The H2 Flow jacket looks too neat, almost too 'dressy' to wear hiking or backpacking. Regardless I will soon be hiking and backpacking while wearing the jacket. I like the light weight and the adaptability to different conditions. My wife really likes the bright blue color. I would prefer more color choices, say brown or green. I prefer to blend into the landscape when hiking. So far I can't find anything I dislike about the jacket other than the bright color. Black would be OK for a warm winter jacket but not for spring and summer. OK, so I'm grasping at straws to find something to not like. If my clothing (and gear) fills the function color is my last consideration.
This concludes my Initial Report.
FIELD LOCATIONS AND CONDITIONS
The first few weeks after I received the jacket were on the cool side, generally 32 F (0 C) to 40 F (4 C), especially in the mornings. I wore the jacket every day for shopping and day hikes until the weather finally realized it was spring.
I've done three backpacking trips since receiving the jacket.
May 2 & 3, 2013 First overnight hike of the year, on the Manistee River Trail/ North Country Trail loop, located southwest of the village of Mesick, Michigan. When we started hiking each morning it was 40 F (4 C), the high later was 69 F (21 C). There were a few hours of light rain the first afternoon and again during the night. Here is a picture taken near Red Hill Lookout soon after we started hiking the second morning.
May 18 & 19, 2013 was an overnight hike near the village of Fife Lake, Michigan. More than half of this hike was bushwhacking since I was flagging a proposed new trail. The temperature was 52 F (11 C) when I started hiking. I wore the HH jacket most of the morning. The high later in the day was 72 F (22 C).
June 4 through June 13, 2013 backpacking on the North Country Trail from Brevoort Lake west of St Ignace, Michigan to Tahquamenon Falls State Park, west of Paradise, in the Upper Peninsula of Michigan. The first few mornings the low temperature was around 40 F (4 C). Most days the high was about 70 F (21 C), except for two days that reached 85 F (29 C).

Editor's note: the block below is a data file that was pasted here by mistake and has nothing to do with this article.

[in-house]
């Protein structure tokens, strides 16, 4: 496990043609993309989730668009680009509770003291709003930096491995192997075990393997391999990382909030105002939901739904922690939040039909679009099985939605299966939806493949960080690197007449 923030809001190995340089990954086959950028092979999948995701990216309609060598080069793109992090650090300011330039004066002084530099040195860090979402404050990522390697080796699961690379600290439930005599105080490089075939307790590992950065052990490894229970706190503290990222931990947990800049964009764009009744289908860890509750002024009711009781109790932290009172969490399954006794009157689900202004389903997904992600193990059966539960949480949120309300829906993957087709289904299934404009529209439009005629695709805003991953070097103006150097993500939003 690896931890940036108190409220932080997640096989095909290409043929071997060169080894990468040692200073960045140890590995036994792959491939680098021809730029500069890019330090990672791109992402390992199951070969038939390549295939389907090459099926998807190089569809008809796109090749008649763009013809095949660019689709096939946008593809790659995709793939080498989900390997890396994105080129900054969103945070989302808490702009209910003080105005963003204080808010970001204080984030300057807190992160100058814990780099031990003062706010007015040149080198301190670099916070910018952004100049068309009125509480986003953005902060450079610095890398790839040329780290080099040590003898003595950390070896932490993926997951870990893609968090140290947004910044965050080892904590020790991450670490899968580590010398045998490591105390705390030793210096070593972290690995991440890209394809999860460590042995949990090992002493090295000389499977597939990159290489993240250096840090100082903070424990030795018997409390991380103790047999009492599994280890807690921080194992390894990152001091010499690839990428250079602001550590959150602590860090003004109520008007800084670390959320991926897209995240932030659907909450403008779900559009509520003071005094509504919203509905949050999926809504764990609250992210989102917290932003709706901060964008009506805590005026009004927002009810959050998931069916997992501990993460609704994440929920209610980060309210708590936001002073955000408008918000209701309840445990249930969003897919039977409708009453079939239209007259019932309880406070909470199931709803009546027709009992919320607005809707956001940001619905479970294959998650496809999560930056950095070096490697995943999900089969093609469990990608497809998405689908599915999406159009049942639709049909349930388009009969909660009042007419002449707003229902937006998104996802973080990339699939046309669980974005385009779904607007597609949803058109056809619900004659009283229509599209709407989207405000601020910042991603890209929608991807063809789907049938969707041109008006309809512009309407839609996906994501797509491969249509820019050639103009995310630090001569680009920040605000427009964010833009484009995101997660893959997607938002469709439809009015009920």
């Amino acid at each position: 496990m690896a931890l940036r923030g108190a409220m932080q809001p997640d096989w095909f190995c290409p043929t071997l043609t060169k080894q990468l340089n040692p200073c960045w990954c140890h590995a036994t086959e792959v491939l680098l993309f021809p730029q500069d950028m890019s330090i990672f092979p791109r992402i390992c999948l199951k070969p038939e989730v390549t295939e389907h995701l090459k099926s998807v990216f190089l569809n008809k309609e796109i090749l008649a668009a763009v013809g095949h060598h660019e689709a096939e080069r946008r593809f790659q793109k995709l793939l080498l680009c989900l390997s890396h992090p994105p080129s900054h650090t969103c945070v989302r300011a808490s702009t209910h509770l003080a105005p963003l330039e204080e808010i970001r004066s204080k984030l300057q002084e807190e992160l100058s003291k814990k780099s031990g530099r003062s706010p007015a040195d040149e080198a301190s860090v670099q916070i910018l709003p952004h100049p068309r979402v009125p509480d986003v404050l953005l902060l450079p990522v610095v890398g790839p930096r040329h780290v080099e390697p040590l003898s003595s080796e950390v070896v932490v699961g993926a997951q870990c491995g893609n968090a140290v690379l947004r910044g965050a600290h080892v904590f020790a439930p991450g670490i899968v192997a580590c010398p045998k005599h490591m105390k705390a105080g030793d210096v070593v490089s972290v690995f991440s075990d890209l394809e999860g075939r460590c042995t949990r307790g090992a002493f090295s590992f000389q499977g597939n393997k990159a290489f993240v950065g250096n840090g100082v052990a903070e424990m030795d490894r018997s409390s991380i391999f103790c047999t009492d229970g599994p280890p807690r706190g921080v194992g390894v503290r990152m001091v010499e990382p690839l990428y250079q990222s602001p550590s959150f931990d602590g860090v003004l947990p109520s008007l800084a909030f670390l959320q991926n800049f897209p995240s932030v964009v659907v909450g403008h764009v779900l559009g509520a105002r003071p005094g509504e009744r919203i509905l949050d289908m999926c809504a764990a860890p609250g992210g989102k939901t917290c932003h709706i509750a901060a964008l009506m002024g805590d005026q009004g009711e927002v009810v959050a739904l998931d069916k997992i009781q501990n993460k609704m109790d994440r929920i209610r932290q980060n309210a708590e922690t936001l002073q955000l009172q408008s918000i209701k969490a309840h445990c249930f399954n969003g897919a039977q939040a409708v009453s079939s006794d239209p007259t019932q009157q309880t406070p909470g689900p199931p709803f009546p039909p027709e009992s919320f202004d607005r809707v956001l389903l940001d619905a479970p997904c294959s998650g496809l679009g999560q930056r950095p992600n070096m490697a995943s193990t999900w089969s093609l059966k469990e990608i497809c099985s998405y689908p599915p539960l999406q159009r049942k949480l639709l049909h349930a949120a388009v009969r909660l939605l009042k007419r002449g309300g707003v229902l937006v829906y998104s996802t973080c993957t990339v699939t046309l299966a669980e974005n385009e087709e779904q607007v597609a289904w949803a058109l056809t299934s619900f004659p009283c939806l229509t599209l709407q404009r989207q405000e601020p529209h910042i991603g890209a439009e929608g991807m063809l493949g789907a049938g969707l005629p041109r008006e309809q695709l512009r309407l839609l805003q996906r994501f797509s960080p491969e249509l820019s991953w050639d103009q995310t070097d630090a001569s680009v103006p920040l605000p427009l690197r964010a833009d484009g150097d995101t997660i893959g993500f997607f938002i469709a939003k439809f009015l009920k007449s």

I also did two days of trail maintenance where I wore the jacket the first few hours in the mornings. Here is a picture from the second day when three of us were mowing the trail with two mowers.
I wore the jacket most of the day while moving down branches or taking my turn running one of the mowers.
PERFORMANCE IN THE FIELD
The Helly Hansen H2 Flow jacket has done very well for me. It provides comfort over a wide range of weather conditions. Hiking in the Upper Peninsula I found a variety of weather conditions. The first night at Brevoort Lake was just chilly enough that the jacket was welcome.
|campsite at Brevoort Lake|
The next night at Carp River I was hot and sweaty when we found the campsite. By the time I had my tent up and filtered water I was feeling tired and cold. The thermometer did not indicate that it was especially cold but I felt cold enough to need a down liner under the Helly Hansen jacket. Perception is reality - when I feel cold I am cold regardless what a thermometer indicates.
|camping at Carp River|
The next-to-last day or our hike we camped at the Rivermouth Campground on the Tahquamenon River. I was comfortable wearing just a tee shirt until the fog rolled in.
Then the damp chill sent me back to my tent for the jacket. Soon after I put on the jacket the fog was so thick we couldn't see across the river.
The Helly Hansen H2 Flow jacket fills the niche between cold enough to need a warm jacket and warm enough for just a tee shirt.
I have washed the jacket once, after several day hikes and the first overnight hike. The white collar was looking rather gray and grubby. I followed the care directions and the jacket came out looking clean as new.
So far, I have found nothing to not like about the jacket. It is comfortable on my bare skin. It is easy to layer, either over other shirts and jackets or as the insulation layer under a windbreaker.
This concludes my Field Report.
LONG-TERM TEST LOCATIONS AND CONDITIONS
I did three backpacking trips in the last two months.
7/20, 21/2013 - I hiked along the Manistee River, from Baxter Bridge State Forest Camp Ground (SFCG) to Old US 131 SFCG and returned, all in the Pere Marquette State Forest, south and east of Traverse City. The first day was 10.5 miles (16.9 km) of mostly bushwhacking along the south side of the river. I was looking for a scenic way to replace a three-mile road walk on the existing North Country Trail. I wore the jacket for most of the bushwhacking even after it got a bit too warm. As long as I moved slowly briars and thorns would slide right off the slick fabric. The second day I hiked the existing NCT back to my vehicle. The temperature ranged from 40 F (4 C) to 75 F (24 C).